June 01, 2003

Go South Young Man (and Woman)

Day 6

The Big Island of Hawaii is very, very different from whatever it is that you see in your mind's eye if you've never been to Hawaii. Parts of it are stark, harsh, and covered with the barren black death of lava fields as far as one can see. There is also a lot of farmland and probably hundreds of tiny little unnamed beaches. There are very few roads (nearly none more than a few miles inland) and the island is dominated by Mauna Kea and Mauna Loa - the two volcanoes that formed the island thousands of years ago. There are only two developed "cities" (Hilo and Kona) and less tourists than Maui, Oahu, and Kauai. There are also many opportunities for adventure and discovery and some unique features that make the Big Island my favorite.

On this, our first full day there, we wandered the town of Kona to find some breakfast and to check out the scene. We had walked the streets the night before but we were exhausted and just wanted to grab some dinner. (Which we did - some downright awful Hard Rock Cafe takeout after a loooooooong wait.) Kona is a funky little beach town most famous for the Ironman Triathalon and Kona coffee. It's very relaxed and friendly and laid back - essentially exactly what you'd expect from a Hawaiian town but multiplied by ten. We found a cool little breakfast joint (which we ate at 3 more subsequent times) and returned to our beachside hotel.

Just behind our hotel was a little lagoon full of tidal pools. Actually, since no one was out there, we figured there was nothing to see - but that was a bad assumption. We carefully picked our way over the jagged black, lava rock and had a great time discovering all the different colorful urchins and anemones in the small pools. There were brightly colored fish too, just hanging out - this was all quite new to us New Englanders and was worth a good hour of just staring in wonder. Afterwards, we hopped in the rental car and drove south down the western coast of the Big Island.

A few miles south of the town of Kona, it became immediately apparent that Hawaii is the "authentic" island. Lots of native language signs and businesses dotted the landscape. At times, the view out of our windshield resembled more South Dakota than tropical paradise, with rolling fields speckled with horses and cows. We drove west across the southern edge of the island towards Volcanoes National Park and the famous fields of petroglyphs that dot the landscape.

On the way, we made a stop at Punalu'u Black Sand Beach. Black sand beaches are great to look at - but not so much to do regular beach stuff at. The sand is very coarse (from volcanic rock) and really not condusive to laying about on. But it's wicked cool to see and experience and to take pictures of. But we had more places to see, so it was back to the car after an hour or so poking around Punalu'u.

After reaching a rather random spot, we stopped, got out of the car, and walked around. This is one of those desolate beautiful places that hipsters film indie rock videos at. Or, better yet, goofy newleyweds switch their digital camera to the black and white setting and try to capture the stark beauty as if we knew what we were doing.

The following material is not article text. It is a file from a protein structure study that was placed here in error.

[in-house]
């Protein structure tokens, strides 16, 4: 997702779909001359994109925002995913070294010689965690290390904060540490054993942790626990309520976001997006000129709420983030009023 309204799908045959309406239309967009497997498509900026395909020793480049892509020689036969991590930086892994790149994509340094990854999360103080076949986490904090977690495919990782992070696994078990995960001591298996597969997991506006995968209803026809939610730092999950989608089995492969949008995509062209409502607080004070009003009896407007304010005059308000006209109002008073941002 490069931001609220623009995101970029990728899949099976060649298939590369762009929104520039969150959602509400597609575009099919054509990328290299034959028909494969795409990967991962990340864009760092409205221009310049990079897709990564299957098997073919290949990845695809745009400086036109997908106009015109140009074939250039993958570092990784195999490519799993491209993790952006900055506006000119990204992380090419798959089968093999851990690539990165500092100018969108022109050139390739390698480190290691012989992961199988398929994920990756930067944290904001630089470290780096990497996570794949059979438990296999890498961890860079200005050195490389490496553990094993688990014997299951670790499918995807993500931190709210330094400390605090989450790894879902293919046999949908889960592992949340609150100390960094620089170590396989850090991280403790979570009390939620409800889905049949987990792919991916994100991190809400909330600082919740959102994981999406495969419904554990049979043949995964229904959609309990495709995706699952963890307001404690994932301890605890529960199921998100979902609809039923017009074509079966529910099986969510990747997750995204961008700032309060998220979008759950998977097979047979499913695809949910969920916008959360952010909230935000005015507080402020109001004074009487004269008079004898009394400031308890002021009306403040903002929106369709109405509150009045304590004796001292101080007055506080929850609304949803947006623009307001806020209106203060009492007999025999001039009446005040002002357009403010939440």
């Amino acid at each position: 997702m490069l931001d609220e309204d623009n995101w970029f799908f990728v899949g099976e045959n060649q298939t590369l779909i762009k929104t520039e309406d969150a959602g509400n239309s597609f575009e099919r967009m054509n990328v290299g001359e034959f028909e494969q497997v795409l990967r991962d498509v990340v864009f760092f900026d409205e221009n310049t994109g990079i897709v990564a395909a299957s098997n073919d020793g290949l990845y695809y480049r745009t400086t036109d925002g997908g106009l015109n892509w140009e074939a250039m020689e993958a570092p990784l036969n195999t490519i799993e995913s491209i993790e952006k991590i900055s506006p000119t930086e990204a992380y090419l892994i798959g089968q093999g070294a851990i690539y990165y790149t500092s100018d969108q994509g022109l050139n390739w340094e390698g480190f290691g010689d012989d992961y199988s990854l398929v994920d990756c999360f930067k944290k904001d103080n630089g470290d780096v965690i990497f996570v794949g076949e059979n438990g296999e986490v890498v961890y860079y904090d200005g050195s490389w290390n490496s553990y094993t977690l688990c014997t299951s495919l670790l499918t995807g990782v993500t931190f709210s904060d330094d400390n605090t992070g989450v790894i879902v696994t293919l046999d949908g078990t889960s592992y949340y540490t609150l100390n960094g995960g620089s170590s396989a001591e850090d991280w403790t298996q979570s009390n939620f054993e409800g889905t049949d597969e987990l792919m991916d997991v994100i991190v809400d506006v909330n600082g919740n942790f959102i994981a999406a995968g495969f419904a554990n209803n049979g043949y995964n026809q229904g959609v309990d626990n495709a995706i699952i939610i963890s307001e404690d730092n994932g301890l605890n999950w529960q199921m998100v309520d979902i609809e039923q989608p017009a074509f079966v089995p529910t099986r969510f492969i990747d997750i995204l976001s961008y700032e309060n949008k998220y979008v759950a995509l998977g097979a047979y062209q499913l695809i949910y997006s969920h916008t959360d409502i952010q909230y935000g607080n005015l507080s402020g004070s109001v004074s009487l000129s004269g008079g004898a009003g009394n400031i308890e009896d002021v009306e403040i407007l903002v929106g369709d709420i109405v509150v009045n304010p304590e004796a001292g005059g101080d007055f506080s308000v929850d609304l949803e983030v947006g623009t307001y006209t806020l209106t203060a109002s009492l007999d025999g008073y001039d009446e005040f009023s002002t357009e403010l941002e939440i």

(There were many more - I've spared you.) For the record, my Aunt Pat has nearly made a career of photographing this island and its very unique features. She has spents days upon days photographing the petroglyphs of the ancient Hawaiians with her old school box camera. It is truly breathtaking stuff, trust me. So with that in mind, Hoang and I left the rock carvings to Aunt Pat and hit the road back towards Kona.

However a funny thing happened on the way... Hoang noticed something on the map and made a wonderful suggestion. Please, if you've read this far you'd be doing yourself a great disservice by not clicking on the link to the story of our adventure to the southernmost point in the United States! And if you thought black sand was cool, what about green sand?! Don't worry, I'll link you back here when you finish.

After that incredible side trip, we simply took a nap, had a delicious romantic dinner at the resort, and watched this sunset for an hour.

Day 7

Another lazy day of honeymooning; after getting our acts together, we made our way up the coast a mile or two to go snorkeling. I had never been snorkeling before so I was very excited to do it. Once we got the hang of the breathing and flippers, we floated around the shallow area for at least an hour. It's just amazing to see all the colors and different forms of sea life there on the Kona coast. Unfortunately, I didn't bother buying an underwater camera and I have no record of most of what we saw. What I DO have pictures of is my favorite animal we saw on the entire trip - Sea Turtles! They were just beautiful gliding along effortlessly beside me in the ocean. That was truly an experience I will never forget.

After the snorkeling and some lunch, we left Kona to drive across the northern section the Big Island all the way over to Hilo, on the eastern rainy side. You'll hear that Hilo is pretty lame, at least for vacationing purposes - and what you hear is true. First of all, it's constantly raining in Hilo and everything is damp and dank. Our hotel was perfectly fine, but the whole city just had a sort of dingy film over it.

Perhaps my feelings towards Hilo are colored by the fact that we asked around for the best local joint to eat in, were pointed to some Japanese place, and had thoroughly unimpressive meals. And since everything closes at 9PM, we were stuck going to be moderately hungry.

That said, Hilo is a very important city because of it's proximity to the volcanoes of Volcanoes National Park. And for that reason alone, it's absolutely worth visiting, as you'll read about in the next day's report.

Day 8 coming soon!

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